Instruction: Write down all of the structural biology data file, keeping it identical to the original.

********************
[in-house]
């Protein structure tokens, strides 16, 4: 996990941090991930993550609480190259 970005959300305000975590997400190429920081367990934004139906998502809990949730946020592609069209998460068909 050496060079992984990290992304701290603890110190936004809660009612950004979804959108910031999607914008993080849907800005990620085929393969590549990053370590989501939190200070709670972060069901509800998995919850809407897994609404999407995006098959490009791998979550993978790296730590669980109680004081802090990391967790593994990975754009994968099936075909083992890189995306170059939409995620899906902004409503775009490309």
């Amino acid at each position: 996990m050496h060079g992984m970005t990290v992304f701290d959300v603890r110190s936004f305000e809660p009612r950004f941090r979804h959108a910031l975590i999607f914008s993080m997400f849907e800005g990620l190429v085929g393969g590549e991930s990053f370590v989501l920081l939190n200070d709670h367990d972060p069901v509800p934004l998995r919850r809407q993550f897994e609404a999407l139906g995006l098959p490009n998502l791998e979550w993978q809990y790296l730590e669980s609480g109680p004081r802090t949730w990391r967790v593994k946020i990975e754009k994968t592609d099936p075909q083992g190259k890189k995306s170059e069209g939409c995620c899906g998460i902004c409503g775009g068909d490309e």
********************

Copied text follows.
[in-house]
């Protein structure tokens, strides 16, 4: 996990941090991930993550609480190259 970005959300305000975590997400190429920081367990934004139906998502809990949730946020592609069209998460068909 050496060079992984990290992304701290603890110190936004809660009612950004979804959108910031999607914008993080849907800005990620085929393969590549990053370590989501939190200070709670972060069901509800998995919850809407897994609404999407995006098959490009791998979550993978790296730590669980109680004081802090990391967790593994990975754009994968099936075909083992890189995306170059939409995620899906902004409503775009490309």
């Amino acid at each position: 996990m050496h060079g992984m970005t990290v992304f701290d959300v603890r110190s936004f305000e809660p009612r950004f941090r979804h959108a910031l975590i999607f914008s993080m997400f849907e800005g990620l190429v085929g393969g590549e991930s990053f370590v989501l920081l939190n200070d709670h367990d972060p069901v509800p934004l998995r919850r809407q993550f897994e609404a999407l139906g995006l098959p490009n998502l791998e979550w993978q809990y790296l730590e669980s609480g109680p004081r802090t949730w990391r967790v593994k946020i990975e754009k994968t592609d099936p075909q083992g190259k890189k995306s170059e069209g939409c995620c899906g998460i902004c409503g775009g068909d490309e």